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Lewis & Clark as Naturalists
The Collection: Species Details Lewis and Clark as Naturalists
Mammal    Species Name:
Procyon lotor
Original name, or synonym, Ursus lotor Linnaeus, 1758

Common Name:


Chariton River, Missouri   June 13, 1804

Familiar species, peculiar family

Coincidence (or is it?) has given to the raccoon both a masked face and the manners of a bandit.  Known for escaping trouble as quickly as it can get into a jam, this nimble fingered, cunning, tree climbing, and semi-aquatic mammal is now as much a part of the urban landscape as it was an inhabitant of the forests, marshes, and coastlines during the time of Lewis and Clark. Although raccoons are known from southern Canada in the north to Panama in the south, and from the Atlantic to the Pacific coasts, other species of the raccoon family, like the prehensile tailed kinkajou, have never succeeded outside tropical and semi-tropical habitats.  Raccoons in some ways resemble both bears and pandas, both of which they are related to, yet they also purr like a cat, and coo-coo like a pidgeon.  They embody a bundle of energy, playfulness, and a fierceness that should not be tested.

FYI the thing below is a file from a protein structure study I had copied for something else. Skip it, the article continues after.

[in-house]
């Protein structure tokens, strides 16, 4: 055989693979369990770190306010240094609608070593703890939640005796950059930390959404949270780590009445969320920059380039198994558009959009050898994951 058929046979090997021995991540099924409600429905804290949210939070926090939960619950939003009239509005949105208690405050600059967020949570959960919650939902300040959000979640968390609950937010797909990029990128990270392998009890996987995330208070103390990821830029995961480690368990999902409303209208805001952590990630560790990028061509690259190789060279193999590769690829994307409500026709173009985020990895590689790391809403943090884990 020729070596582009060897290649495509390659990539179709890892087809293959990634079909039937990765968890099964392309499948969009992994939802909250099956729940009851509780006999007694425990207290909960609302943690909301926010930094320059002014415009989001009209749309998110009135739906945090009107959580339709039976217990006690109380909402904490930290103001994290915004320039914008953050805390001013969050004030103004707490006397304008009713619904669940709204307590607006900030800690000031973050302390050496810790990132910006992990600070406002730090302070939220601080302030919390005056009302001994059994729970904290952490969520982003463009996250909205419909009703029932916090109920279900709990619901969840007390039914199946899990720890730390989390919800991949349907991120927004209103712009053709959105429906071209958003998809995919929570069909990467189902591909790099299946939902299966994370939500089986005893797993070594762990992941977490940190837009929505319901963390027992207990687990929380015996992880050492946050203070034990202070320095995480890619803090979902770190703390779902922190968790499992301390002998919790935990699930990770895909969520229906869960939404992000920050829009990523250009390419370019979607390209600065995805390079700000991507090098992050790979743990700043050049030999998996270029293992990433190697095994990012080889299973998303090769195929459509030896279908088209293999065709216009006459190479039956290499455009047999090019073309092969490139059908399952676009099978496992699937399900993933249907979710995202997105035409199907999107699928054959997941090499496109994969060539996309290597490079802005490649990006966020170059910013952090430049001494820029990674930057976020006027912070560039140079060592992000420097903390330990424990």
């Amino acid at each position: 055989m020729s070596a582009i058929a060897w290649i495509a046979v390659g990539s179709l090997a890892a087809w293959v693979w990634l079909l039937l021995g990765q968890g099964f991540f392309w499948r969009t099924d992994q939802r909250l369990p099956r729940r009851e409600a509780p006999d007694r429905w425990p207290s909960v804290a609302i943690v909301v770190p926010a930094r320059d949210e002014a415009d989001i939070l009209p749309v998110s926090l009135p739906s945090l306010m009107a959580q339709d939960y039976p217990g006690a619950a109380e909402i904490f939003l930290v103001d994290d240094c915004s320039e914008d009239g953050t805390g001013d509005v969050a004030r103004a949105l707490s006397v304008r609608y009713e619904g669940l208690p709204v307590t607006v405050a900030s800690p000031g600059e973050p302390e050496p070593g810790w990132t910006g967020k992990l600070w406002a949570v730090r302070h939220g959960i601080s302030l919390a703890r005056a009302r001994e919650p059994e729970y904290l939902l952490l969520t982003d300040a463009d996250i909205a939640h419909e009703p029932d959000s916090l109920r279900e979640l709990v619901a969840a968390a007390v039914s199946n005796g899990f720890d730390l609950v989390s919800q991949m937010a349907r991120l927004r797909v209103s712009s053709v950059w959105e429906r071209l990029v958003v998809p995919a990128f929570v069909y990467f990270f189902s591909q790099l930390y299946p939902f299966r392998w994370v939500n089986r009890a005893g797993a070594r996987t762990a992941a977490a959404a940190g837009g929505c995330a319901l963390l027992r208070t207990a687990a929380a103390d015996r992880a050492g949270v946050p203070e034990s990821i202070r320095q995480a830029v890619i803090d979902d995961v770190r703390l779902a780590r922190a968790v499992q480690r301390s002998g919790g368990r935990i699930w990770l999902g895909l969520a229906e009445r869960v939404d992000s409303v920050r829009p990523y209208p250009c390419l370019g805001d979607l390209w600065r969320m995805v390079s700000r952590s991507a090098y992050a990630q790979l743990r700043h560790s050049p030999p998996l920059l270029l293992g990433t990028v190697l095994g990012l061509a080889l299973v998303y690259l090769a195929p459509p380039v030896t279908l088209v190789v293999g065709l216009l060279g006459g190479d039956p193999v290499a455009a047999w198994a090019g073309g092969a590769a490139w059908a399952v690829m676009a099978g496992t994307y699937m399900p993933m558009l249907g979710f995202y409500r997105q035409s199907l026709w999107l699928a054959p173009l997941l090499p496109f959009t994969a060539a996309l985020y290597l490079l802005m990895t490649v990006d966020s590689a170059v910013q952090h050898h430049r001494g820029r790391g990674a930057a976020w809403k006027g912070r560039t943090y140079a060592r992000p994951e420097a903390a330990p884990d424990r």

Lewis and Clark were quite familiar with raccoons living in the East, so they did not record much about them in the West.  However they did add to our knowledge of the animal's range west of the Mississippi River.

For more information about this North American mammal, click here.

Journal Entries:

Capt. Clark, June 13, 1804--Capt Lewis and myself walked to the hill, from the top of which we had a butifull prospect of ...  more>>

References Linné, Carl von, Systema Naturae per Regna Tria Naturae, Secundum Classes, Ordines, Genera, Species, Cum Characteribus, Differentiis, Synonymis, Locis, ed. 10, 2 vols, Holmiae: impensis direct. Laurentii Salvii, 1758

see following caption

See following caption

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